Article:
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3 companies that will gain from higher car sales

August new car registrations data from the Australian Bureau of Statistics (ABS) showed a 0.8% seasonally adjusted rise from the July figures. This is returning to the previous monthly uptrend after July data showed a 3.5% dropped compared to June figures.

Part of the drop and then sudden recovery is likely due to the uncertainty surrounding the Federal election and the proposed fringe benefit tax (FBT) changes.

New car sales statistics show the strength or weakness of the economy because a new car is a discretionary purchase and a significant one for most people. You would only buy a new car when you feel you have the extra money to cover the payments. More car sales means more buyers with that economic sentiment.

McMillan Shakespeare (ASX: MMS) will benefit from better car sales because it provides salary packaging services that include financing for vehicle leases, and with a Liberal government, the proposed legislation will never see the light of day now. For 2013, its annual revenue and net profit were both at all-time highs. If leasing agreements for the rest of the current financial year are strong, the final result may be enough to offset any initial weakness from the two months just before the election.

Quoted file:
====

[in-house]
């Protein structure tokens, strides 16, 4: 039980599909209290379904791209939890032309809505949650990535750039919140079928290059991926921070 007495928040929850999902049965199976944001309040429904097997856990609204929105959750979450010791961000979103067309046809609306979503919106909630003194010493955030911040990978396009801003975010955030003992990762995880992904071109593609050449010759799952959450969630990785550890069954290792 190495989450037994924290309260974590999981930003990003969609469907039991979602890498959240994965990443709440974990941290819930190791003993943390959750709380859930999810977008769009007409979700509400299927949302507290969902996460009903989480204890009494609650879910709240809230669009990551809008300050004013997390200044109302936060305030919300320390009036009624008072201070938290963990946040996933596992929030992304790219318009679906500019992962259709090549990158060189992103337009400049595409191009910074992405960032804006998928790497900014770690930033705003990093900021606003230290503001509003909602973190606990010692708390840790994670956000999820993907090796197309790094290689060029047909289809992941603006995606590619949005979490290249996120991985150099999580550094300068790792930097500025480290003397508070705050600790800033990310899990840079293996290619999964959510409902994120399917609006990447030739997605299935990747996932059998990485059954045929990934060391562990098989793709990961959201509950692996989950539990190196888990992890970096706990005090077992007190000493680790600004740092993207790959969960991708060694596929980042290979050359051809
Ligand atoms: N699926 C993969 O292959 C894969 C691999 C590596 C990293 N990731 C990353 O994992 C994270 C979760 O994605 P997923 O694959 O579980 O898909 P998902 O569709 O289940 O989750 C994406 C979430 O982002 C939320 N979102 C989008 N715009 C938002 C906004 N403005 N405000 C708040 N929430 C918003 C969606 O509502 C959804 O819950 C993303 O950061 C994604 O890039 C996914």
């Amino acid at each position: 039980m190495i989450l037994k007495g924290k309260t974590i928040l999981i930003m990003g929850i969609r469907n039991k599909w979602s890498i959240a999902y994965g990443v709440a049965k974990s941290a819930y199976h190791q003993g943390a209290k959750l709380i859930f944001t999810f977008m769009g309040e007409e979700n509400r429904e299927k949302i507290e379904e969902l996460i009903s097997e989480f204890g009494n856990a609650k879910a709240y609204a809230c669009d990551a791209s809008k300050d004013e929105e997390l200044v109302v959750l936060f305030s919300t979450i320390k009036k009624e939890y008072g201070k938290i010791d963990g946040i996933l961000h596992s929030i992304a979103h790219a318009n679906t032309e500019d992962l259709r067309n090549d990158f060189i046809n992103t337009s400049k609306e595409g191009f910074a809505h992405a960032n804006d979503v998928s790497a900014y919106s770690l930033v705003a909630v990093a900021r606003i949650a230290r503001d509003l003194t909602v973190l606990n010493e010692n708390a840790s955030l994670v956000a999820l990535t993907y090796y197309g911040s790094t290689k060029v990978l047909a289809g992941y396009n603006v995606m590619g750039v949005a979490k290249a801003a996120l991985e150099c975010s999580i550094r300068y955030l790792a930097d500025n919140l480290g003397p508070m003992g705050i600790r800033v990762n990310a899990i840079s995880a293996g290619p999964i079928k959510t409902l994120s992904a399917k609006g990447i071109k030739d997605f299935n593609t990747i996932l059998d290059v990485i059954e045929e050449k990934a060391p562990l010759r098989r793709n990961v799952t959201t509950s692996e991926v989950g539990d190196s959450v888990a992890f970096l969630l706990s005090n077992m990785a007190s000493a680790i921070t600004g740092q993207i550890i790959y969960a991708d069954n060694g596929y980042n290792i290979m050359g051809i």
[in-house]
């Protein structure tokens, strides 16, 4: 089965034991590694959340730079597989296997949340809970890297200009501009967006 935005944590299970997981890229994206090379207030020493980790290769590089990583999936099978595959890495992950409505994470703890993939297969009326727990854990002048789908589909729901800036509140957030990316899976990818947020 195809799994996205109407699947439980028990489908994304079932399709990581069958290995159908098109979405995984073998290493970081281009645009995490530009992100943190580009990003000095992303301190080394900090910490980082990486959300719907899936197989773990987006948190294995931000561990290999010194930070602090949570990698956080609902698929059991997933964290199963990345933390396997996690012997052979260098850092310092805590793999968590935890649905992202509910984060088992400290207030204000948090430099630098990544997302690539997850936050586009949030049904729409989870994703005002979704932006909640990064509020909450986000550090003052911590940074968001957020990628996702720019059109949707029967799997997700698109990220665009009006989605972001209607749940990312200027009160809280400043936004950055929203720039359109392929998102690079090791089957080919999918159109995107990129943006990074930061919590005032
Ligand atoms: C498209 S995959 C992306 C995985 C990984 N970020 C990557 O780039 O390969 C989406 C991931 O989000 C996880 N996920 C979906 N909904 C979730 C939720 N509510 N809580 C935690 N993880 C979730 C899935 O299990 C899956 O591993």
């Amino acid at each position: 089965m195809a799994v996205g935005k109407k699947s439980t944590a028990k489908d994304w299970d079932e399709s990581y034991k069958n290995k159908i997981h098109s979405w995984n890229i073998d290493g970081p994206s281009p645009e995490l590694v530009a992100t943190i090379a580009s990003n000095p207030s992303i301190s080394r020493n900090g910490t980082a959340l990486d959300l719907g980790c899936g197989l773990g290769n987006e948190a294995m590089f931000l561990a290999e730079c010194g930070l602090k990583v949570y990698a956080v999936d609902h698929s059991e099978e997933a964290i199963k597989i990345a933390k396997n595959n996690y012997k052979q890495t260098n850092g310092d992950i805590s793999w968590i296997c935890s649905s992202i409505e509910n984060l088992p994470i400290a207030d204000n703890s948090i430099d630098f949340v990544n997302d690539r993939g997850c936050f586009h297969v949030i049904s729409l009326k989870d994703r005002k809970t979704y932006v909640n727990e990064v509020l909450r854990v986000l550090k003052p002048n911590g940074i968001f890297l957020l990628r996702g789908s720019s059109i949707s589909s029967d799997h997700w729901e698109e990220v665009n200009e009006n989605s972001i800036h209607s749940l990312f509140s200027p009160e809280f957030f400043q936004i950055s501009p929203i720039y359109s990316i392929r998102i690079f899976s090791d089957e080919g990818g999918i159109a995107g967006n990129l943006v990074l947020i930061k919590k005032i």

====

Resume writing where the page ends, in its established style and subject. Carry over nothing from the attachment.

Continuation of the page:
Car dealership operator AP Eagers (ASX: APE) made an announcement in July that it expected no material change from the proposed FBT legislation since the great majority of its business is in sales. Its share price was already correcting down to around $4 before the proposal, and has rallied back up since then.

It raised its profits all the way through the GFC fears from 2008, so if it can thrive during hard times, then it has a much better chance of successful car sales in a strong market. In addition, in mid- 2012, it also bought a 16.3% stake in Automotive Holdings Group (ASX: AHE), itself a vehicle dealership group operator and logistics service provider.

Automotive Holdings Group has been similarly successful in growing revenue over the past two years, with about 70% coming from auto retail. It has 130 dealerships domestically and in New Zealand.

Foolish takeaway

Although all three should be beneficiaries of a strong upturn in auto sales, the best of the three from an investor’s point of view is McMillan Shakespeare. The two car dealership operators both have return of equity ratios over 10%, but their net profit margins are between 1.5% and 2.1%.

McMillan Shakespeare has a 31.8% return on equity and 18.99% net profit margin, so your investment could have more earning power. The recent share price drop from $18.00 to $8.00 because of the legislative proposal was a good opportunity to get in to a good company at a very affordable price.

That’s a natural margin of safety built into your purchase price, and it has recovered to about $11.40.

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Motley Fool contributor Darryl Daté-Shappard does not own shares in any company mentioned. 

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